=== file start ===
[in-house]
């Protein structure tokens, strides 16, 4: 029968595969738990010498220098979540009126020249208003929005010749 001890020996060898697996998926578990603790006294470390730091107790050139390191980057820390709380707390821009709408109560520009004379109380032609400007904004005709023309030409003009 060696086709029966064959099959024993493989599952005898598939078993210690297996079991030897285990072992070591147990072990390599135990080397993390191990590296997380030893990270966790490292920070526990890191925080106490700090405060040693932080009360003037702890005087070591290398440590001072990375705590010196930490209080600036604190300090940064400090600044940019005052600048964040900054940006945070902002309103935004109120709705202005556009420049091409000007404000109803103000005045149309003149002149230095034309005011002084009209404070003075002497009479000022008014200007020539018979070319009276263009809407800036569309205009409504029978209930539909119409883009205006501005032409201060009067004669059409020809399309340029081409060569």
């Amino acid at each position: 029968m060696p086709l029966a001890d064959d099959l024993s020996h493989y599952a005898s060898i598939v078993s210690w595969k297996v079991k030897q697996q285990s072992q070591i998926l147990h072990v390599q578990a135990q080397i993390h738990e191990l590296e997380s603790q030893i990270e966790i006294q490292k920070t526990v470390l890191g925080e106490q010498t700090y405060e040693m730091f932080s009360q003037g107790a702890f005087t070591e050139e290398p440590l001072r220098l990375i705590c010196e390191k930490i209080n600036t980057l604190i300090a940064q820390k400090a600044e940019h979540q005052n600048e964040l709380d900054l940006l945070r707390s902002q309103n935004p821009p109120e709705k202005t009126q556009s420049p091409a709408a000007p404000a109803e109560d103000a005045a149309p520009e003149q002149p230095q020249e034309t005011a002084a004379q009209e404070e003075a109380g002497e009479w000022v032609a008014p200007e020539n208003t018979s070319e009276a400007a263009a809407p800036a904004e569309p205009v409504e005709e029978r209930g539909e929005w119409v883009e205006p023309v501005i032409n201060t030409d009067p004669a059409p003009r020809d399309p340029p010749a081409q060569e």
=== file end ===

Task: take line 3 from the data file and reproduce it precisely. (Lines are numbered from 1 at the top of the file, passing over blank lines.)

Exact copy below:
């Amino acid at each position: 029968m060696p086709l029966a001890d064959d099959l024993s020996h493989y599952a005898s060898i598939v078993s210690w595969k297996v079991k030897q697996q285990s072992q070591i998926l147990h072990v390599q578990a135990q080397i993390h738990e191990l590296e997380s603790q030893i990270e966790i006294q490292k920070t526990v470390l890191g925080e106490q010498t700090y405060e040693m730091f932080s009360q003037g107790a702890f005087t070591e050139e290398p440590l001072r220098l990375i705590c010196e390191k930490i209080n600036t980057l604190i300090a940064q820390k400090a600044e940019h979540q005052n600048e964040l709380d900054l940006l945070r707390s902002q309103n935004p821009p109120e709705k202005t009126q556009s420049p091409a709408a000007p404000a109803e109560d103000a005045a149309p520009e003149q002149p230095q020249e034309t005011a002084a004379q009209e404070e003075a109380g002497e009479w000022v032609a008014p200007e020539n208003t018979s070319e009276a400007a263009a809407p800036a904004e569309p205009v409504e005709e029978r209930g539909e929005w119409v883009e205006p023309v501005i032409n201060t030409d009067p004669a059409p003009r020809d399309p340029p010749a081409q060569e």